Production of nitric oxide by lightning on Venus
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The first measurements of the production of nitric oxide (NO) by a laboratory discharge in a simulated Venus atmosphere (CO2 ‐ 96% and N2 ‐ 4%) are presented. The average NO yield over a range of energies was found to be 3.7 ± 0.7 × 1015 molecules joule−1. Simultaneous measurements of carbon monoxide (CO) resulting from the lightning‐induced dissociation of carbon dioxide (CO2) indicated a CO yield of about 4 × 1017 molecules joule−1 (presumably with a comparable yield of atomic oxygen). These measurements suggest that at and below cloud level, a region where solar ultraviolet radiation cannot penetrate, the dissociation of CO2 by lightning may be a significant source of oxygen atoms. Depending on the assumed value for the total energy dissipated by lightning on Venus (which is not known), the production of NO by lightning may be a significant sink of atmospheric nitrogen (in the absence of recycling) over the history of Venus. This paper is not subject to U.S. copyright.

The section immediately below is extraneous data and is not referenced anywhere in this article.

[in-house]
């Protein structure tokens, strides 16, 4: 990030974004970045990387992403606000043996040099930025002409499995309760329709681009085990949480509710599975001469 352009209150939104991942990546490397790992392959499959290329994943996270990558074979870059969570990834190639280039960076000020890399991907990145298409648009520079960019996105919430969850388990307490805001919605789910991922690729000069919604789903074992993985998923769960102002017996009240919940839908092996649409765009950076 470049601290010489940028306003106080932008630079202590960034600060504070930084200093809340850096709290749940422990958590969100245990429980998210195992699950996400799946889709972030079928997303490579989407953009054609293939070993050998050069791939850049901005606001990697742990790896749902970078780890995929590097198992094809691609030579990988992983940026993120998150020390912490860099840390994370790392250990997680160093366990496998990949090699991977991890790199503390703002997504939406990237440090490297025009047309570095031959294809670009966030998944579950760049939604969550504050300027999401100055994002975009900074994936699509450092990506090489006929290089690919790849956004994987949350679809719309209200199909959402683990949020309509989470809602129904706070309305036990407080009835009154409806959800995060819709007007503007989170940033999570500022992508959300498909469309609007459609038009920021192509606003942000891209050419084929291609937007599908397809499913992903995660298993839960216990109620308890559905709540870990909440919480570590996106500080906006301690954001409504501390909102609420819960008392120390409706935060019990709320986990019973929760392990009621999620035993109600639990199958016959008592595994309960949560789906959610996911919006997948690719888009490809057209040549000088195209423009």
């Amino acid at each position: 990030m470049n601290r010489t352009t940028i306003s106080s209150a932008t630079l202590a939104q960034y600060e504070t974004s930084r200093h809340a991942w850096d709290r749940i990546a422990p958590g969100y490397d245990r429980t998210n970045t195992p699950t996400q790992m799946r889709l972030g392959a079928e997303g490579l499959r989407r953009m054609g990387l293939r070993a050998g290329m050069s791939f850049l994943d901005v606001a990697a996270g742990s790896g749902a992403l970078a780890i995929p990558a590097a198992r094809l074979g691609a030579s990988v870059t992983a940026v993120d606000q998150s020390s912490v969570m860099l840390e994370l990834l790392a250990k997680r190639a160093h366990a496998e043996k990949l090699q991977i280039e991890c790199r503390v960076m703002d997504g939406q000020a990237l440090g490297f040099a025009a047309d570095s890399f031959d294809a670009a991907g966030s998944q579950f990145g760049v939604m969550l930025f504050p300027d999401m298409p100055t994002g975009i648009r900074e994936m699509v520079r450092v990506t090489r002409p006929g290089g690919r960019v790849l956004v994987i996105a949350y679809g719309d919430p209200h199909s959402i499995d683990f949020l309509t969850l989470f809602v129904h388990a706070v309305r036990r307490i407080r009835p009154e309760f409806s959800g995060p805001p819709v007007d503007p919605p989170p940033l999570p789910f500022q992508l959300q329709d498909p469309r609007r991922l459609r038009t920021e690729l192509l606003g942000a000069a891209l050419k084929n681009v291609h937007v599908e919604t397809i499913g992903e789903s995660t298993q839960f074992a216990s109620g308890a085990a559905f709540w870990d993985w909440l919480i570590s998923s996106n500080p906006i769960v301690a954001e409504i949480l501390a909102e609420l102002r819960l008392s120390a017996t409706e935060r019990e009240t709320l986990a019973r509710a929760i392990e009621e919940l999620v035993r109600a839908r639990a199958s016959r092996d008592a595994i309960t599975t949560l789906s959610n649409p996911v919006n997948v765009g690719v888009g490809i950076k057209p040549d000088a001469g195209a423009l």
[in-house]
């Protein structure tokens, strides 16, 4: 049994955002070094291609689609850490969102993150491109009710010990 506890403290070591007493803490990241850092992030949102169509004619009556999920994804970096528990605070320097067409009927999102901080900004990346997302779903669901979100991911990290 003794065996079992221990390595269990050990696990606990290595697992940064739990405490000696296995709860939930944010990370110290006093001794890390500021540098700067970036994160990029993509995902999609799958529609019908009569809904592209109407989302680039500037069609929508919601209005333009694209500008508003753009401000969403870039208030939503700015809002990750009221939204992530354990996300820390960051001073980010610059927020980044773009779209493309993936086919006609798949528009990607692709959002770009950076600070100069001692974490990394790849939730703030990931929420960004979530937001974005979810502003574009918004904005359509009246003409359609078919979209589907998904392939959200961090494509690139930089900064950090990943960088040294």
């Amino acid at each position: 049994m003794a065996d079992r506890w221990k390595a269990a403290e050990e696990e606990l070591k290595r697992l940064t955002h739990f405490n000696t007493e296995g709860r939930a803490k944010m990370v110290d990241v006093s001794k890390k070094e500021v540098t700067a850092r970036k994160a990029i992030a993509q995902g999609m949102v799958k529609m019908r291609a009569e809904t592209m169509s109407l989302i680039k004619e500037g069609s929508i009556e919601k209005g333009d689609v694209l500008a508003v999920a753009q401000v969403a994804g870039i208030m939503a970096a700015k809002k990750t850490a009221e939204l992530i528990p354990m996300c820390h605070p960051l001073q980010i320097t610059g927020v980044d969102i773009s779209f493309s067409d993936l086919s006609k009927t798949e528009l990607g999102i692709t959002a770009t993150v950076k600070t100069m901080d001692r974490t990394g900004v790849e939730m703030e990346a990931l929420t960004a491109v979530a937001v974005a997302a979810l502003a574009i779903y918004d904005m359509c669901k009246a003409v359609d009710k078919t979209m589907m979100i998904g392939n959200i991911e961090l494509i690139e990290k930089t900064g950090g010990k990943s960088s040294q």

author list (cited authors)
Levine, J. S., Gregory, G. L., Harvey, G. A., Howell, W. E., Borucki, W. J., & Orville, R. E.